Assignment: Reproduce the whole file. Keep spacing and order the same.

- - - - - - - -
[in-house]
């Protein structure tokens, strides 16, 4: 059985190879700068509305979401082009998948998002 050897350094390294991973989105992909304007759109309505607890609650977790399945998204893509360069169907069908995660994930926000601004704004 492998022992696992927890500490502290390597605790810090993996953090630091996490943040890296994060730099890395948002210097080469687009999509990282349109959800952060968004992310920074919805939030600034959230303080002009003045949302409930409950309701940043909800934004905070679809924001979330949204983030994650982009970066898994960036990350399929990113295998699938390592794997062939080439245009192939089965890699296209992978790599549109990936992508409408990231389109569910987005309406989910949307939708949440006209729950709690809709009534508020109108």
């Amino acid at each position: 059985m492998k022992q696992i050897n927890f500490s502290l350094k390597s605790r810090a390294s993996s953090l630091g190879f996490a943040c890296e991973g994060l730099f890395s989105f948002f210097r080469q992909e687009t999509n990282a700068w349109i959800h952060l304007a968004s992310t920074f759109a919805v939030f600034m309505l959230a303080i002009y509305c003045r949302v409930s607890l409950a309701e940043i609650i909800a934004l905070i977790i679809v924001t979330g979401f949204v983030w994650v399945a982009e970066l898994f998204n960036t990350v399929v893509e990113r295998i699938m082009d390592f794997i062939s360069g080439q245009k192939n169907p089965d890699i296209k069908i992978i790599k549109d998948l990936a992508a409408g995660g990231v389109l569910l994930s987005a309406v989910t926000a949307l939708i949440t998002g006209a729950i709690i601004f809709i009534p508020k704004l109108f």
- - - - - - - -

[in-house]
């Protein structure tokens, strides 16, 4: 059985190879700068509305979401082009998948998002 050897350094390294991973989105992909304007759109309505607890609650977790399945998204893509360069169907069908995660994930926000601004704004 492998022992696992927890500490502290390597605790810090993996953090630091996490943040890296994060730099890395948002210097080469687009999509990282349109959800952060968004992310920074919805939030600034959230303080002009003045949302409930409950309701940043909800934004905070679809924001979330949204983030994650982009970066898994960036990350399929990113295998699938390592794997062939080439245009192939089965890699296209992978790599549109990936992508409408990231389109569910987005309406989910949307939708949440006209729950709690809709009534508020109108």
């Amino acid at each position: 059985m492998k022992q696992i050897n927890f500490s502290l350094k390597s605790r810090a390294s993996s953090l630091g190879f996490a943040c890296e991973g994060l730099f890395s989105f948002f210097r080469q992909e687009t999509n990282a700068w349109i959800h952060l304007a968004s992310t920074f759109a919805v939030f600034m309505l959230a303080i002009y509305c003045r949302v409930s607890l409950a309701e940043i609650i909800a934004l905070i977790i679809v924001t979330g979401f949204v983030w994650v399945a982009e970066l898994f998204n960036t990350v399929v893509e990113r295998i699938m082009d390592f794997i062939s360069g080439q245009k192939n169907p089965d890699i296209k069908i992978i790599k549109d998948l990936a992508a409408g995660g990231v389109l569910l994930s987005a309406v989910t926000a949307l939708i949440t998002g006209a729950i709690i601004f809709i009534p508020k704004l109108f």